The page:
Weaving yarns : the lived experience of Indigenous Australians with adult-onset disability in Brisbane

King, Julie Anne (2010) Weaving yarns : the lived experience of Indigenous Australians with adult-onset disability in Brisbane. PhD thesis, Queensland University of Technology.


Indigenous Australians have lower levels of health than mainstream Australians and (as far as statistics are able to indicate) higher levels of disability, yet there is little information on Indigenous social and cultural constructions of disability or the Indigenous experience of disability. This research seeks to address these gaps by using an ethnographic approach, couched within a critical medical anthropology (CMA) framework and using the “three bodies” approach, to study the lived experience of urban Indigenous people with an adult-onset disability. The research approach takes account of the debate about the legitimacy of research into Indigenous Australians, Foucault‟s governmentality, and the arguments for different models of disability. The possibility of a cultural model of disability is raised. After a series of initial interviews with contacts who were primarily service providers, more detailed ethnographic research was conducted with three Indigenous women in their homes and with four groups of Indigenous women and men at an Indigenous respite centre. The research involved multiple visits over a period extending more than two years, and the establishment of relationships with all participants. An iterative inductive approach utilising constant comparison (i.e. a form of grounded theory) was adopted, enabling the generation and testing of working hypotheses. The findings point to the lack of an Indigenous construct of disability, related to the holistic construction of health among Indigenous Australians. Shame emerges as a factor which affects the way that Indigenous Australians respond to disability, and which operates in apparent contradiction to expectations of community support. Aspects of shame relate to governmentality, suggesting that self-disciplinary mechanisms have been taken up and support the more obvious exertion of government power. A key finding is the strength of Indigenous identity above and beyond other forms of identification, e.g. as a person with a disability, expressed in forms of resistance by individuals and service providers to the categories and procedures of the mainstream. The implications of a holistic construction of health are discussed in relation to the use of CMA, the interpretation of the “three bodies”, governmentality and resistance. The explanatory value of the concept of sympatricity is discussed, as is the potential value of a cultural model of disability which takes into account the cultural politics of a defiant Indigenous identity.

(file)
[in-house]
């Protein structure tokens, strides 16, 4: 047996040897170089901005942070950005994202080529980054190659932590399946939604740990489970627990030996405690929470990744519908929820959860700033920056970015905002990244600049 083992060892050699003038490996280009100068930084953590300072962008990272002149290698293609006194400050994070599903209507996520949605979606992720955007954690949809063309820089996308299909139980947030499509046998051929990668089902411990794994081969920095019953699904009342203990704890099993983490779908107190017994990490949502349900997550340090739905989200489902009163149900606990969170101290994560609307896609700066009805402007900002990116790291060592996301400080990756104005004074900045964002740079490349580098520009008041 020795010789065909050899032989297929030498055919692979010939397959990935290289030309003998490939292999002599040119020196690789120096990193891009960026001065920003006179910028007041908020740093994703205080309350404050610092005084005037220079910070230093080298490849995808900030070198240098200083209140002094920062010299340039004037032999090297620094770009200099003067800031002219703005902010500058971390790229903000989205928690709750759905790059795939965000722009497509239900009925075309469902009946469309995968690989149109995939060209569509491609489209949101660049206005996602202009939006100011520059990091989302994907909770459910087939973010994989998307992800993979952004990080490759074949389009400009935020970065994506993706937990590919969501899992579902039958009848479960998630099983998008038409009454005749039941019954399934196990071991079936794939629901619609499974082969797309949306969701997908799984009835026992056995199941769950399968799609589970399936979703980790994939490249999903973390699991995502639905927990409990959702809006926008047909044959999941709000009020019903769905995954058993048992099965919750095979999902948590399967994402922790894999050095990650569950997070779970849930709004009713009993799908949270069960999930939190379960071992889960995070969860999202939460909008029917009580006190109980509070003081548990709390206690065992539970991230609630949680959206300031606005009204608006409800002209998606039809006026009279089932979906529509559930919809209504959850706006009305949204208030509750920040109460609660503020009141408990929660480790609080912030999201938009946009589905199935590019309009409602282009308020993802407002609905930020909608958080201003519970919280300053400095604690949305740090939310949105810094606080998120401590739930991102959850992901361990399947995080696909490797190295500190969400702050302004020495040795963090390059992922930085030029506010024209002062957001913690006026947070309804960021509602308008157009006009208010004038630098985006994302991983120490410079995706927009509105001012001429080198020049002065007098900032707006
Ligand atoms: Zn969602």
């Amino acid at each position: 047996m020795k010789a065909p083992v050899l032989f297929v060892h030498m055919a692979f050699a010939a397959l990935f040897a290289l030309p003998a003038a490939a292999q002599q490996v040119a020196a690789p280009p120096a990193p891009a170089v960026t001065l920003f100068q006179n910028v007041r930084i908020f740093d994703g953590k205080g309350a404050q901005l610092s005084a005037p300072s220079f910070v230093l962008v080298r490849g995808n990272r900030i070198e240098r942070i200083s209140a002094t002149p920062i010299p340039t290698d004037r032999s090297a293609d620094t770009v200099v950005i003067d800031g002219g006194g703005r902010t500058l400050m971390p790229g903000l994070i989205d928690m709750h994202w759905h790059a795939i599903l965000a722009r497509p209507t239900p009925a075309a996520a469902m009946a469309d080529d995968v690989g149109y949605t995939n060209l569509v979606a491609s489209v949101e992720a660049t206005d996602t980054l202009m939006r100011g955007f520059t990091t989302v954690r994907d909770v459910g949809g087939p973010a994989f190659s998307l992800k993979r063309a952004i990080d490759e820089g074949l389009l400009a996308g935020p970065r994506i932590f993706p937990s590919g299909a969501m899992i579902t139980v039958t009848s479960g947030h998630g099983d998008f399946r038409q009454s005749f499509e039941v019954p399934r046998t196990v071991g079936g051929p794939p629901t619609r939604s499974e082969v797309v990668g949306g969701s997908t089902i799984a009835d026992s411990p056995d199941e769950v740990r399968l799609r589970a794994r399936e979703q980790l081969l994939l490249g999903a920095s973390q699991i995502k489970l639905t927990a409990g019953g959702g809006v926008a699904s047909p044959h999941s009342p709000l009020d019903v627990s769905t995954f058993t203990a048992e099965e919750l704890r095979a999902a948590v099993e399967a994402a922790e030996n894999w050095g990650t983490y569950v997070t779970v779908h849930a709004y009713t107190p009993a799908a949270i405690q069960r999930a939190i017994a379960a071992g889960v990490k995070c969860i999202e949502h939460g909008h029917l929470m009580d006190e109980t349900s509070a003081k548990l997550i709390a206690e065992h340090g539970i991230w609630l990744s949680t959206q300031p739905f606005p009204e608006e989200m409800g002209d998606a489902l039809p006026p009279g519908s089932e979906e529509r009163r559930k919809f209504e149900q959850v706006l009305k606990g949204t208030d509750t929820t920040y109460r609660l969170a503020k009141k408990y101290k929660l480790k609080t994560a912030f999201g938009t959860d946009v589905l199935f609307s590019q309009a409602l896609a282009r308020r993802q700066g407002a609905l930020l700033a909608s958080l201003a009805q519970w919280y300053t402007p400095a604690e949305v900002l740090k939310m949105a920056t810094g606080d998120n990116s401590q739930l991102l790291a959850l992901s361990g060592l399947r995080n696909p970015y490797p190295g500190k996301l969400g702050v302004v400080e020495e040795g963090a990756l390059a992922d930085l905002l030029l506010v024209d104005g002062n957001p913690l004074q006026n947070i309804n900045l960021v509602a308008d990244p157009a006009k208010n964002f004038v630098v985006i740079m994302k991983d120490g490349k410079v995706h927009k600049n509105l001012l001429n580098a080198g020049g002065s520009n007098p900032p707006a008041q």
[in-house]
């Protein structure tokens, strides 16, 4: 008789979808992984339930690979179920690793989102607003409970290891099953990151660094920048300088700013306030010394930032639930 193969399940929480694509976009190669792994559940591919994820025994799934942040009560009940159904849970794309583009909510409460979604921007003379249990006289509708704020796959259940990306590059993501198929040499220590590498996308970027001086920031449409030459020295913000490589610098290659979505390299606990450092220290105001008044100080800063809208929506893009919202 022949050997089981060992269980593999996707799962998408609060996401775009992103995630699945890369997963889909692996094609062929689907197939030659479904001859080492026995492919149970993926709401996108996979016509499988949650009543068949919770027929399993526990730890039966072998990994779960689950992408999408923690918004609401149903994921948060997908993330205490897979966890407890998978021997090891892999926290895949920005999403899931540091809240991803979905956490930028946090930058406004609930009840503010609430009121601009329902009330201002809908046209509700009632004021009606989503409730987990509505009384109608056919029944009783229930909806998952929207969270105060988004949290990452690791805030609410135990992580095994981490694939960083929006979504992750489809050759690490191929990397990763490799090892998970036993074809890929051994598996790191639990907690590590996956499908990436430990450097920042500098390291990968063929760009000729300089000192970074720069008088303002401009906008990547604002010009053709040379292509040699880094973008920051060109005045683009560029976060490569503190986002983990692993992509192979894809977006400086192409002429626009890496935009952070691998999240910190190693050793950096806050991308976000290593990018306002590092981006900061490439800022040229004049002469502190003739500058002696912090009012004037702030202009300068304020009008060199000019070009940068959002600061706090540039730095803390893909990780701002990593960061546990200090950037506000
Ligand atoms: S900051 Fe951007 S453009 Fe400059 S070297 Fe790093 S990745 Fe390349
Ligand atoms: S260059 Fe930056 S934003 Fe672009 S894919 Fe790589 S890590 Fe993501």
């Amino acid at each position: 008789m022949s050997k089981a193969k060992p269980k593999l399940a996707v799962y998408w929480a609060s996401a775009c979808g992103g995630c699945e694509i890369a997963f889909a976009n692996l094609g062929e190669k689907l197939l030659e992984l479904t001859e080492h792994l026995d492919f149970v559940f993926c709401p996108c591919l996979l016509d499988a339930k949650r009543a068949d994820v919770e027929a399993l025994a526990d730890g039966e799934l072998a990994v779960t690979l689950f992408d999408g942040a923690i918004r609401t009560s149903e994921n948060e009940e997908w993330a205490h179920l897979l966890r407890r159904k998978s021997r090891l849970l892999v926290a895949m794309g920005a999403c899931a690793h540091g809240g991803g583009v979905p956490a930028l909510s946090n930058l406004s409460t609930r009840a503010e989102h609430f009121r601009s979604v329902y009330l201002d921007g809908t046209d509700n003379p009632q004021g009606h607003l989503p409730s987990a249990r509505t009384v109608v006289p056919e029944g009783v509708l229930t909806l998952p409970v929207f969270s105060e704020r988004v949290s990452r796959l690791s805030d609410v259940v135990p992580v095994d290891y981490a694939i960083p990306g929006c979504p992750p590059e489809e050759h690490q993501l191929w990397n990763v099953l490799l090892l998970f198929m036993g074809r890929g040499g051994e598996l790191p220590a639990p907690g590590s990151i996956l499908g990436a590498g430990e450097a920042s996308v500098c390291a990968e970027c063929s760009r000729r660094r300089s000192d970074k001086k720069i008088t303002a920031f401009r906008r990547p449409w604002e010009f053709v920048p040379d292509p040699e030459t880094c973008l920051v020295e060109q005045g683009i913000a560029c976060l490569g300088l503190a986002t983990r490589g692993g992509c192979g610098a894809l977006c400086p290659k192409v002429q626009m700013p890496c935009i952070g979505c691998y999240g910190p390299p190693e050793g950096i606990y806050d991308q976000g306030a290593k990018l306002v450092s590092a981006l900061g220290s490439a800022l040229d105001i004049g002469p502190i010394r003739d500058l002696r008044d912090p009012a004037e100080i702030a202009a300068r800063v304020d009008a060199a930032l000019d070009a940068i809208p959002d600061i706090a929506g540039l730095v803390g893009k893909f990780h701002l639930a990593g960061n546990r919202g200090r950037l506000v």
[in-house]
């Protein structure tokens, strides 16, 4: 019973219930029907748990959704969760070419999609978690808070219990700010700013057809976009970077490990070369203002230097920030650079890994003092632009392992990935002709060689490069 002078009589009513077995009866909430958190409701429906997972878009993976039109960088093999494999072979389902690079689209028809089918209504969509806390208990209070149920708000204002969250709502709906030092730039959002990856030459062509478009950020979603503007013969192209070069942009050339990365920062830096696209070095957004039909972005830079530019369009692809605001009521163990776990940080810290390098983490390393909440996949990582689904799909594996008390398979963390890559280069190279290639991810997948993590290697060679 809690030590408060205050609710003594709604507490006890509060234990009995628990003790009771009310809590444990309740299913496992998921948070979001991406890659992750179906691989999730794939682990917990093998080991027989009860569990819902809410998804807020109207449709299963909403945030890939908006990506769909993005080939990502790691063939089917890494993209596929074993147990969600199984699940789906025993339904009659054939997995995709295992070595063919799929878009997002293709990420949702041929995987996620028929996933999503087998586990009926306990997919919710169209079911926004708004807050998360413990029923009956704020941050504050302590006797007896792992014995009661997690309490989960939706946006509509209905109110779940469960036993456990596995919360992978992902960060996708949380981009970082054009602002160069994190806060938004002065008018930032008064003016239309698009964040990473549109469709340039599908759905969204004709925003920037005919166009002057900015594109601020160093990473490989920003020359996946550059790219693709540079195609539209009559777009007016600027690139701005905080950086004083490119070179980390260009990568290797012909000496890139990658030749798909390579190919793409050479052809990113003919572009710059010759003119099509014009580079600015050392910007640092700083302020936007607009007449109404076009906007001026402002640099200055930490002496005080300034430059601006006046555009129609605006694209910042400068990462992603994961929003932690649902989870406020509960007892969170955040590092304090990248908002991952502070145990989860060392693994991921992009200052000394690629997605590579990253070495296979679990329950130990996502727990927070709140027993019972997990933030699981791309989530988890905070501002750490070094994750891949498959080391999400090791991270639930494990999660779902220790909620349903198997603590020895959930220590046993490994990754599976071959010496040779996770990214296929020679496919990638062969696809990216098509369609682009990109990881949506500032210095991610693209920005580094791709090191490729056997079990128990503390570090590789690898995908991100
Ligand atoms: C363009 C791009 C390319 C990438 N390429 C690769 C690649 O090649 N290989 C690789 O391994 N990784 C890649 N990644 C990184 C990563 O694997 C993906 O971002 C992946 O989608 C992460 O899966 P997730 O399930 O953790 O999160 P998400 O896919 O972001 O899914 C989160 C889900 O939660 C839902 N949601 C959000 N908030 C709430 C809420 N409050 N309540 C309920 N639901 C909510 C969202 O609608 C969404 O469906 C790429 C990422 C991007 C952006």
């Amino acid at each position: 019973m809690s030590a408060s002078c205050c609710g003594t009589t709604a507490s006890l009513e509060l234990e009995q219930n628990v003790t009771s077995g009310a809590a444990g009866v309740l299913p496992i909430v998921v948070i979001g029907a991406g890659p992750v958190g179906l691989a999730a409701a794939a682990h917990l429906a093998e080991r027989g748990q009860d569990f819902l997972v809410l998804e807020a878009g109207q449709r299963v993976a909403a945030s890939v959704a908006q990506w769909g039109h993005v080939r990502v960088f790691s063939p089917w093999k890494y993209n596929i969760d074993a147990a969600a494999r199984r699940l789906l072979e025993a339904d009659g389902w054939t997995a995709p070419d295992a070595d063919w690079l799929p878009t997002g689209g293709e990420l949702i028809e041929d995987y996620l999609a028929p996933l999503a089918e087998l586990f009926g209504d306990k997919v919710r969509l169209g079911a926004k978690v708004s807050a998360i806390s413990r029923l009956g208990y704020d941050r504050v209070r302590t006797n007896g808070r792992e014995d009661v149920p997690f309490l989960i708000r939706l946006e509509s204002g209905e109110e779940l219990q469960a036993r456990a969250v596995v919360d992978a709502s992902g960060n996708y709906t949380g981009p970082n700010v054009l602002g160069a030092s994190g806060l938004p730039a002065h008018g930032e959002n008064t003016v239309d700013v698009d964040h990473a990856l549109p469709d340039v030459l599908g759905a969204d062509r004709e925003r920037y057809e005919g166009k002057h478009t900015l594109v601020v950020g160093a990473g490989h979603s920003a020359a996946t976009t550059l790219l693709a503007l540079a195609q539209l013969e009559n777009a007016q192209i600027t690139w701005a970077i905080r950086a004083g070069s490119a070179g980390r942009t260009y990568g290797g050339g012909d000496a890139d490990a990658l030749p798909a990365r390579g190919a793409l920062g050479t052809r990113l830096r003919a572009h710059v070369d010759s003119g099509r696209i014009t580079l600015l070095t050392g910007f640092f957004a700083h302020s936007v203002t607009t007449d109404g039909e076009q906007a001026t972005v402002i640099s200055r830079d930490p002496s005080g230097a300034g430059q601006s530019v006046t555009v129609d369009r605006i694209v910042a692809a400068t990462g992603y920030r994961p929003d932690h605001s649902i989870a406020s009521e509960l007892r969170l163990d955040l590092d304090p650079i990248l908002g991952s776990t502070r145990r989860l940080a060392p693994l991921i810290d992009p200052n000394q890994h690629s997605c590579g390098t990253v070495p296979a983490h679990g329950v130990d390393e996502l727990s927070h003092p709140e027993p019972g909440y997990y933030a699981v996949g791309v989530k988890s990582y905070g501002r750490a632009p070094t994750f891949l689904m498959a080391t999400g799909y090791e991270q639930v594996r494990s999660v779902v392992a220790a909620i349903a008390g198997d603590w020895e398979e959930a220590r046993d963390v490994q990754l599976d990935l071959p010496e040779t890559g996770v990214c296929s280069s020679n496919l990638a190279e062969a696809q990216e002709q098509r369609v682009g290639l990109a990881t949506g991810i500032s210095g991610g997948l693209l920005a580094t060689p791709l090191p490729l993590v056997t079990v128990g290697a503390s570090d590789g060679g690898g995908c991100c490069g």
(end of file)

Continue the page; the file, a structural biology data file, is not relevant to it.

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ID Code: 34447
Item Type: QUT Thesis (PhD)
Supervisor: Brough, Mark & Knox, Marie
Keywords: Indigenous Australians, disability, governmentality, three bodies, critical medical anthropology, culture, Aboriginal, resistance, Foucault, grounded theory, ethnography, colonisation, sympatricity
Divisions: Current > QUT Faculties and Divisions > Faculty of Health
Past > Schools > Social Work & Human Services
Institution: Queensland University of Technology
Deposited On: 10 Sep 2010 05:50
Last Modified: 28 Oct 2011 19:57

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